New edition of Chesterville’s “The Time that Was” in the works; contribute your business history

The Chesterville Heritage Centre, home base for the Chesterville Historical Society. Zandbergen photo, Nation Valley News

CHESTERVILLE — Thirty-three years have passed since the last edition of this village’s local history volume, The Time That Was, and the Chesterville Historical Society figures it’s time for an update.

The organization is in the process of securing new and refreshed articles about the businesses and institutions that have made their mark on Chesterville.

“We’ve had a lot of fun with it, and the people, they’re great in getting back to us,” says Society member Gail Parker. “What’s important about this is the history of Chesterville, getting it back into a book again,” she exclaims.

The second edition of The Time That Was picked up where the original blue hardcover left off in 1977 and carried the village’s story forward a decade.

Parker says the impending third edition will record the changes seen since 1987 but also go back further in time for a greater historical overhaul on some subjects.

“For instance, the Justus family, they’ve been asked to contribute something, and I suspect they will write it right from the beginning,” she says of the Chesterville clan well known in the medical community for Dr. Howard Justus and his son, Dr. Duane Justus. Another sub-committee of eight, including former principal Bob Gilory, has been overhauling the story of Chesterville Public School.

“And we’re asking for pictures … and some that are coming in are really interesting,” says Parker.

The idea of rereleasing the book came up at the Society’s February annual general meeting — with Parker, Corrie McRae, Pauline van Kessel, Marijke deJong, Carol Goddard, Ashley Harper and Shelagh Derks placed on the committee overseeing the project.

The committee has reached out to many local people and businesses with hand-delivered letters, seeking stories of about one page in length.

Parker marvels at the sheer number of businesses in and around Chesterville that didn’t exist prior to the last edition. But this also has organizers worried about inadvertently leaving out someone from the final product.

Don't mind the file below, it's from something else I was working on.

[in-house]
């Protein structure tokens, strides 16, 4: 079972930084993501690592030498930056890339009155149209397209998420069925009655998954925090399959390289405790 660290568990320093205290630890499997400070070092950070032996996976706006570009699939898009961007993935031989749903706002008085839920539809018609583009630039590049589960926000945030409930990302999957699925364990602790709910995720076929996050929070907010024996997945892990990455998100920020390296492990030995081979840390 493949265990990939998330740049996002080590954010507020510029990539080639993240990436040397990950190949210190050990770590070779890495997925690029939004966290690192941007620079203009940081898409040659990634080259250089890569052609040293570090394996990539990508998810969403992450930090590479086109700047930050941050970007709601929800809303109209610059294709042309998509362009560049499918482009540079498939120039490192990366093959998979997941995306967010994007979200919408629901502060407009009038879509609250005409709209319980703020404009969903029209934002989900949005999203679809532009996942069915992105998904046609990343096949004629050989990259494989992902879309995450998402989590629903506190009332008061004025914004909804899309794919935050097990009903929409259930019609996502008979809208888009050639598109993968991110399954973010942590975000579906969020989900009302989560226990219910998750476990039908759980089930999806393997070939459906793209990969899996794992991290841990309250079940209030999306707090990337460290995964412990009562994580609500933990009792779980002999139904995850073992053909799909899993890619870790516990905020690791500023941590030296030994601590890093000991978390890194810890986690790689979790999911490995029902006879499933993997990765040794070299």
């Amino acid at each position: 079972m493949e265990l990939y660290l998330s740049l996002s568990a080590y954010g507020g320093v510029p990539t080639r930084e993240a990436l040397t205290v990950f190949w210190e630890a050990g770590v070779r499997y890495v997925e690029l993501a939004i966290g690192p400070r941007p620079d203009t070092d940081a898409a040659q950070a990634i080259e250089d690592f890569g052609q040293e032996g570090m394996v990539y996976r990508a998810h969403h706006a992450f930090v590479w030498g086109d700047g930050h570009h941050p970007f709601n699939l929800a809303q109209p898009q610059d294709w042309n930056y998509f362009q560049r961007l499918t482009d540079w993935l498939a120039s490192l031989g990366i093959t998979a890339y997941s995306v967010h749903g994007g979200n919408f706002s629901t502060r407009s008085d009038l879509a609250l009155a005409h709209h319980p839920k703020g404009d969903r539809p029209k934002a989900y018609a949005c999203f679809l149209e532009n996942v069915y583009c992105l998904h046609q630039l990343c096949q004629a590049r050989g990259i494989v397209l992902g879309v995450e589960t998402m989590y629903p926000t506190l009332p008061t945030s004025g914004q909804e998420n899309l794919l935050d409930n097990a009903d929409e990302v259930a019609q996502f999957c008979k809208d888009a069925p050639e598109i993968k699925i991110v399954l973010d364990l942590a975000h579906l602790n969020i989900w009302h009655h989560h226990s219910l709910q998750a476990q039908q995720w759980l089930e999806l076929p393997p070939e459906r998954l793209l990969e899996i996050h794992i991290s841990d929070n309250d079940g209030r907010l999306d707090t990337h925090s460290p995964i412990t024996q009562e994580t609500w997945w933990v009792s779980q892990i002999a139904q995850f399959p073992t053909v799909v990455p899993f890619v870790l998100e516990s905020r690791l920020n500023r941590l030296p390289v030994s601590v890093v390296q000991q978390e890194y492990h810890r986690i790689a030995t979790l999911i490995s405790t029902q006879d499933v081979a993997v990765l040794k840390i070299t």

“We want to call out … because we’re afraid we might have missed some people. This is our only chance. We’re hoping that people will see it and come forward,” observes McRae.

Parker also says they’re looking to refresh the list of Chesterville-area farmers in the new book, which will likely come out in softcover, like the previous 1987 edition. The hardbound 1970s first edition is a prized possession in the village and quite scarce; Parker describes those originals as “worth their weight in gold.”

Project organizers would like to have stories and material turned in to them by a suggested deadline of June 30th. Parker suggests the new book could still be released this calendar year, though it may take longer. “We’re not making any promises,” she adds, noting the timing of the release will also depend on the amount of information received.

Organizers also aim to update the history on the buildings in the village — one of the features of the original book. Sports and personalities are also being contemplated as potential new subjects.

A volunteer effort, they hope to fund the printing of the upcoming release through sale of the books to the public, with potential bridge financing from the Society in the interim, according to Parker. The Society is also accepting donations to help pay for the effort.

To ensure the story of your Chesterville business is included in The Time That Was, or to make a donation, inquire at chestervillehistoricalsociety@gmail.com or call 613-448-9130.

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